Lateral inguinal fossa
|Lateral inguinal fossa|
Posterior view of the anterior abdominal wall in its lower half. The peritoneum is in place, and the various cords are shining through. (Lateral inguinal fossa labeled at center right.)
|Latin||fossa inguinalis lateralis|
The lateral inguinal fossa is a structure described in human anatomy. It is a shallow concave stretch of peritoneum on the deep surface of the anterior abdominal wall and is best seen from the greater peritoneal cavity, looking anteriorly (as, for example, during laparoscopy).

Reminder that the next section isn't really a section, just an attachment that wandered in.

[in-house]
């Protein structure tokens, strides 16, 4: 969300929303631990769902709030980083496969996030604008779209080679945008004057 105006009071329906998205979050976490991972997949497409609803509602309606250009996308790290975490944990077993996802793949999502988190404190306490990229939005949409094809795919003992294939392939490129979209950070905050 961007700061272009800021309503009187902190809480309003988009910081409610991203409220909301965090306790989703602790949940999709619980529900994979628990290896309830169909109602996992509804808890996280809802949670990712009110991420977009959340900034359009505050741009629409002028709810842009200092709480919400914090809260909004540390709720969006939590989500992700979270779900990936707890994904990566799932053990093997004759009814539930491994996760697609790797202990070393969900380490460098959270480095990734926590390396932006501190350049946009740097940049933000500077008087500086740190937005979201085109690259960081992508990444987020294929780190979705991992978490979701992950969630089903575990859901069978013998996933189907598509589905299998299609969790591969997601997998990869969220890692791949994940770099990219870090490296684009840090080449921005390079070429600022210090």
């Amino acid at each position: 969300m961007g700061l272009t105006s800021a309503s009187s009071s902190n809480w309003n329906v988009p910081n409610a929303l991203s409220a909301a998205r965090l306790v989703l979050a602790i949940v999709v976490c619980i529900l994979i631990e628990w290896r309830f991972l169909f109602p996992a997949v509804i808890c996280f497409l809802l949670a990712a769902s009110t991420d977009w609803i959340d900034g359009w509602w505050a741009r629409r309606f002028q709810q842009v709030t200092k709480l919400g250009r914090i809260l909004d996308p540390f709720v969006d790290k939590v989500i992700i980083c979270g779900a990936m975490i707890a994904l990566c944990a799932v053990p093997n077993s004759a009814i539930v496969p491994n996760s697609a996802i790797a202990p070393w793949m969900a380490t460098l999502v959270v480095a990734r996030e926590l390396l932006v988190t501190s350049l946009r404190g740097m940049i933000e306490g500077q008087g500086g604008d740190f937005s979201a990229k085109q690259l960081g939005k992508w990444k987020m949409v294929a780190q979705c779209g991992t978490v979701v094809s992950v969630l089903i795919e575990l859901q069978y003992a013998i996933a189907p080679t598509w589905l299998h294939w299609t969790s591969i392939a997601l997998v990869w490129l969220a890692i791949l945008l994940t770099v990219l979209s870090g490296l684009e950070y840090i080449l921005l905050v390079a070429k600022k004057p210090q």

- Boundaries 1
- Clinical significance 2
- See also 3
- External links 4
It is a shallow depression on the inner aspect of the abdominal wall lateral to the lateral umbilical fold.
It is a site of herniation for indirect inguinal hernia.
- Anatomy figure: 36:03-05 at Human Anatomy Online, SUNY Downstate Medical Center - "Internal surface of the anterior abdominal wall."